Old-School Marketing Techniques for Today’s Covid-19 Weary Shoppers
“At present we are in a period of massive disruption and it is not clear how shopping patterns will evolve…”
While life certainly has been different over the past seven months thanks to Covid-19, we are all afloat together in an ever-shifting current of unpredictable change. It’s ironic, though, how some points of this evolution recall the “what’s old is new again” adage. Honing in on some of those established approaches might be the salve that connects your brand with skittish consumers—and helps pull you through to the other side of this pandemic.
Consider that American consumers in the early part of the 20th century relied on delivery services for things like milk, groceries and prescriptions. For some reason, those conveniences largely disappeared for decades. But the onset of the pandemic saw millennials and Gen Z consumers—as well as Gen X, baby boomers and the Greatest Generation—paying premiums for delivery of everything from alcohol to Band-Aids, thanks to businesses like Drizly, Amazon Prime and Instacart.
Another redux? Drive-in movie theaters. When it was impossible to sit in an air-conditioned multiplex, malls got creative and turned their parking lots into pop-up drive-ins. For older viewers, it was nostalgic. For the younger set, it was a cool, new experience.
The unrelenting pandemic has meant traditional retail has become more creative, responsive and flexible than ever before. But one thing that remains timeless is the consumer desire for human connection and interaction.
Drawing Them in—Directly
While sequestered at home, the consumer’s primary connection with shopping has been online. And while their retinas are growing weary, their desire to interact in a physical way is beginning to supersede the immediacy of clicking a key.
Stores and brands should not underestimate the effect digital burnout can have on consumers. Of course, emails, texts and social media have their place. But according to McLean Hospital, a Harvard Medical School Affiliate, “The problem of digital burnout specifically refers to feelings of exhaustion, anxiety, depression, or diminished interest in a job stemming from too much time on digital devices. Physical signs include sleep disorders, decreased energy, and even chest pains.” The pandemic has compounded the use of screens, whether for Zoom meetings, Facetiming, social media use or endless texting.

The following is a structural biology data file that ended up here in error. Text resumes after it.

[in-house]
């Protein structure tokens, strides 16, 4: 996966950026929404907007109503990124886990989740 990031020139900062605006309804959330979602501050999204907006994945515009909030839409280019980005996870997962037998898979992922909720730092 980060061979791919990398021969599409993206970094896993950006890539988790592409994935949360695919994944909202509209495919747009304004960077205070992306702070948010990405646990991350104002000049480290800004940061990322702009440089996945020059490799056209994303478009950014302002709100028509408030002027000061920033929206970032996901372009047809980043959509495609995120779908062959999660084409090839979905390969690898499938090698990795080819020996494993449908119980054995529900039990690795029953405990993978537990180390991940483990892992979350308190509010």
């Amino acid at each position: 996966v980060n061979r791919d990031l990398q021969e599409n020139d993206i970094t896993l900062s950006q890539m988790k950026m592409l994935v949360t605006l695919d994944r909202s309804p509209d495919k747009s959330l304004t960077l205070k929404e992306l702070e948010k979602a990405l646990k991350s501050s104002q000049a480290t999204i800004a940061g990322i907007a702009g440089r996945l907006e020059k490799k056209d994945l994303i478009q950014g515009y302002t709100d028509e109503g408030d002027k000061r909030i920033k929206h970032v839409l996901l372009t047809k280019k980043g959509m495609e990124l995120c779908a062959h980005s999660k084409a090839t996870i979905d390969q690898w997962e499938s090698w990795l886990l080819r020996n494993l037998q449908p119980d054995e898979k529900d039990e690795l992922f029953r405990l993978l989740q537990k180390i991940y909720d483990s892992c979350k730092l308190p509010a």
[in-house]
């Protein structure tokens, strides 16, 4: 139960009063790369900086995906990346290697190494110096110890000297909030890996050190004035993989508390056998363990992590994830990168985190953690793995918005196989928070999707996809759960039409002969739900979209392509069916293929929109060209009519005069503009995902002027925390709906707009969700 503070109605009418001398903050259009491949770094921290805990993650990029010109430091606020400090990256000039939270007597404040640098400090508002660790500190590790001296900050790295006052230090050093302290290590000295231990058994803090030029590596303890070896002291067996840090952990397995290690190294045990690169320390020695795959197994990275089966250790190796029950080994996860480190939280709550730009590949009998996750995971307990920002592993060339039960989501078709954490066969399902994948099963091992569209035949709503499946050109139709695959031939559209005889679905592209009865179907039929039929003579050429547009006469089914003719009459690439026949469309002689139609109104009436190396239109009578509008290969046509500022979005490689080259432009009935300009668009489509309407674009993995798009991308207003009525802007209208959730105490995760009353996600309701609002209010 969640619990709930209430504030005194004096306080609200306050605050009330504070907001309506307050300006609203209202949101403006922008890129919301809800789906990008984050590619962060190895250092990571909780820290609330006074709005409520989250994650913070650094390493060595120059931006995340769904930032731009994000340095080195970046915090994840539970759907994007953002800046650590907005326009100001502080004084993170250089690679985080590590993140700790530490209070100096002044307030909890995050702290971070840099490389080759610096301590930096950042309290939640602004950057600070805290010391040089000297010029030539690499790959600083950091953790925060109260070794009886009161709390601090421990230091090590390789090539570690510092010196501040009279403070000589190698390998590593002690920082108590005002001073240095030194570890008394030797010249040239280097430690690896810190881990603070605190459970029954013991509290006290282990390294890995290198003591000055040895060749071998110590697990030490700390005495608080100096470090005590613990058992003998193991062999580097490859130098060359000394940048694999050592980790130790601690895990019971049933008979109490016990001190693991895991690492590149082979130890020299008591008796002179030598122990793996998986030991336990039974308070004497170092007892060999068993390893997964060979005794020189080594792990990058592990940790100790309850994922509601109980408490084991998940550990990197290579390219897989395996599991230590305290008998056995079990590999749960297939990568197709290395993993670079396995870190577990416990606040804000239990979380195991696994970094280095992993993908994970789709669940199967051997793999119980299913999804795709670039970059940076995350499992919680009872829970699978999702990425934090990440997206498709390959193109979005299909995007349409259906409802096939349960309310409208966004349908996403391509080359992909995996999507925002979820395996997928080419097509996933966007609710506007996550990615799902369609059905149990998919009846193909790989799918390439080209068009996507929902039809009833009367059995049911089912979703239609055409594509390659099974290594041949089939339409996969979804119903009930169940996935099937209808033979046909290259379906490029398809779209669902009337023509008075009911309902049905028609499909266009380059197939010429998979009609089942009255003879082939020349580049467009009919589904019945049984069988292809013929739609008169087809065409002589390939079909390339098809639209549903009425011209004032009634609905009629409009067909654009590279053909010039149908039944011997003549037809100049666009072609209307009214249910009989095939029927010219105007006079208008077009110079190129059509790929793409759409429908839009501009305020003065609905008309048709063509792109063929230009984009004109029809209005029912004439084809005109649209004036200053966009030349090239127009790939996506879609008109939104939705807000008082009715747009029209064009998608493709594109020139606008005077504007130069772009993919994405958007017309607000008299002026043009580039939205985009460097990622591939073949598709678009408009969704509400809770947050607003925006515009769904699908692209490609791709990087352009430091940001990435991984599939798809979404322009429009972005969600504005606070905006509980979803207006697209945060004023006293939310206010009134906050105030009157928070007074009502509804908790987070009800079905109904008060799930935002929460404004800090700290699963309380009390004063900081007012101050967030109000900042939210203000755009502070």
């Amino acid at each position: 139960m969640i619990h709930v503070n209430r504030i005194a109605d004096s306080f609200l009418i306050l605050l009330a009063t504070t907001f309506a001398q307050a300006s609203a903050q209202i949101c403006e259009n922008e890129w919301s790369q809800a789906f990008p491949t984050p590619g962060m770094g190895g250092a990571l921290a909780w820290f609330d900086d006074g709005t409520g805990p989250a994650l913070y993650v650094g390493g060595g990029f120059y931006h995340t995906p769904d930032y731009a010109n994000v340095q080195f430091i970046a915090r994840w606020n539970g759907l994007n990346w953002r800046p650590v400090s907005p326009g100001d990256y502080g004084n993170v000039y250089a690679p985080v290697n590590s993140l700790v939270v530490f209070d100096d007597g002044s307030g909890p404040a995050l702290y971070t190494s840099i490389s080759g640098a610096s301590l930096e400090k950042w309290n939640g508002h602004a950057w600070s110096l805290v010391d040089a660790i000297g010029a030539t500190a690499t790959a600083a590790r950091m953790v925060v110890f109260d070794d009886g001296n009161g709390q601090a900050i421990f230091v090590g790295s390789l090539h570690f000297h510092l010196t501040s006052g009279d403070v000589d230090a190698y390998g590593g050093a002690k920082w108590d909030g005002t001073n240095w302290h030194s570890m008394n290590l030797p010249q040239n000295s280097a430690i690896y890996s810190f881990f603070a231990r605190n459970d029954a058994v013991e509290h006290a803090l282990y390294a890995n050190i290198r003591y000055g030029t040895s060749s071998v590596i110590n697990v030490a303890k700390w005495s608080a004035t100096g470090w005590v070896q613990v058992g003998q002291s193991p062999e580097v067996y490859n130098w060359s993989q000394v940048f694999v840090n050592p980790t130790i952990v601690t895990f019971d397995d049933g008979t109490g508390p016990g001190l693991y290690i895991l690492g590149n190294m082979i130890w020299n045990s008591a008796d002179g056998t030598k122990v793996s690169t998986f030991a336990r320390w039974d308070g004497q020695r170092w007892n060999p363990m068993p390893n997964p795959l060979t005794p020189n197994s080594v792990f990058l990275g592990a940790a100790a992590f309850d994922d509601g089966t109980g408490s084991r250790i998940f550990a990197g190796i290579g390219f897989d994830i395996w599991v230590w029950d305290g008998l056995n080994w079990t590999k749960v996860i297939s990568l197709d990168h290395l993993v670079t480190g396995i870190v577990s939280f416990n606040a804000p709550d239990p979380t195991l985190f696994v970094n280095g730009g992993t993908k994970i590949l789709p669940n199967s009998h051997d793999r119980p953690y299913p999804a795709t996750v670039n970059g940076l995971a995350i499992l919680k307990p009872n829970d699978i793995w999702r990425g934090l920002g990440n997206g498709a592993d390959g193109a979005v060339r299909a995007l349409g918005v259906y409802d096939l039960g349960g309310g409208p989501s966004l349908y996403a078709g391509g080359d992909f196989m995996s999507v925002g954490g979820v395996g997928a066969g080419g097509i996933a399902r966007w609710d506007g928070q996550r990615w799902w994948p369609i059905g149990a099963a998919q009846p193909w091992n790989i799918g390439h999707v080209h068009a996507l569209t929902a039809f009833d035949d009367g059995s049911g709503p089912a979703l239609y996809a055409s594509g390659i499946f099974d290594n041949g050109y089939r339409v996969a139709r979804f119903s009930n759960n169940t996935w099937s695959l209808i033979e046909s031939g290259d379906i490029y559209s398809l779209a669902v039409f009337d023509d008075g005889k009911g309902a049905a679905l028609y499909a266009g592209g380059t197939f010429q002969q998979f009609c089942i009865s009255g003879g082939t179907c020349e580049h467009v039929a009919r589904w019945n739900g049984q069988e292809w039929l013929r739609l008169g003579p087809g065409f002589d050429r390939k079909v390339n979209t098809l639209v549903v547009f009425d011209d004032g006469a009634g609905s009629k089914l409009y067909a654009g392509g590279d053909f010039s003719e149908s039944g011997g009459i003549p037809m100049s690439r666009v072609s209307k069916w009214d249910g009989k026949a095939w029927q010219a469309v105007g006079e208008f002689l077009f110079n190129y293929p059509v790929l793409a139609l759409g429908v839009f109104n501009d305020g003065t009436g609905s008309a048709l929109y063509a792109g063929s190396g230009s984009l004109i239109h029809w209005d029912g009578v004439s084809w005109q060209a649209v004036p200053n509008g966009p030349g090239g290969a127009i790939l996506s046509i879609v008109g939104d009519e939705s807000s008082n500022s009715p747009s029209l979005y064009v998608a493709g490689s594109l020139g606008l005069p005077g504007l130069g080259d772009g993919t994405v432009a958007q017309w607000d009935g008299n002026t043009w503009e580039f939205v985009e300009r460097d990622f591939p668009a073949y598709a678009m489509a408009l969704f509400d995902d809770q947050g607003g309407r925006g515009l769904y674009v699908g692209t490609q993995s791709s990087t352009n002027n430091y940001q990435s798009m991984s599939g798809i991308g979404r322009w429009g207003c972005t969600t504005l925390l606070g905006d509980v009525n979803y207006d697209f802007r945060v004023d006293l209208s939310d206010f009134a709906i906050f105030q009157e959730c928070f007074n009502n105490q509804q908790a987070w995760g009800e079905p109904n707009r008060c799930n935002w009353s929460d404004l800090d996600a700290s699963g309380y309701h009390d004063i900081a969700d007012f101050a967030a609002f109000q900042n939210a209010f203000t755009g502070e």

Remember the good ‘ol days when you actually “felt” an advertisement? If you liked these tangible pieces of mail, apparently you are not alone. Research shows younger generations actually feel the same way and are receptive to advertisements via direct mail. Findings show that they trust it and associate it less with junk than they do email. These days, physical mail isn’t typical for Gen Z’ers, so when they do receive it, it’s both memorable and something they can hold on to (literally). And it’s also shareable, having an average life span of 17 days, according to a U.S. SBA article.
All things considered, direct mail has its advantages over the digital world and is something worth exploring again for brands and retailers. Particularly, it is able to make an immediate and haptic impression on the recipient through a physical form—something that’s been missing while our digital inboxes have grown larger and larger.
Once in-Store—Keep Them Informed, Engaged and Curious
Consumers are now so used to shopping online that the in-store experience can seem almost confusing. This was actually a quandary before the pandemic. Now, it’s likely been exacerbated, especially if interiors have been changed to accommodate social distancing protocols. Retailers need to make sure in-store signage and displays are not only visible and easy to comprehend, but also expand on a customer’s online experience. Bring your omnichannel retail platforms closer by making sure products are easy to find with aisle signage or clearly marked departments. Let your shopper know you’ve made changes because it may have been a while since they last visited. Give new releases some love with specialty signage that stands out—much like you may have done on your opening website page. But most of all, take advantage of reintroducing yourself to your shopper and make their return a new and memorable one.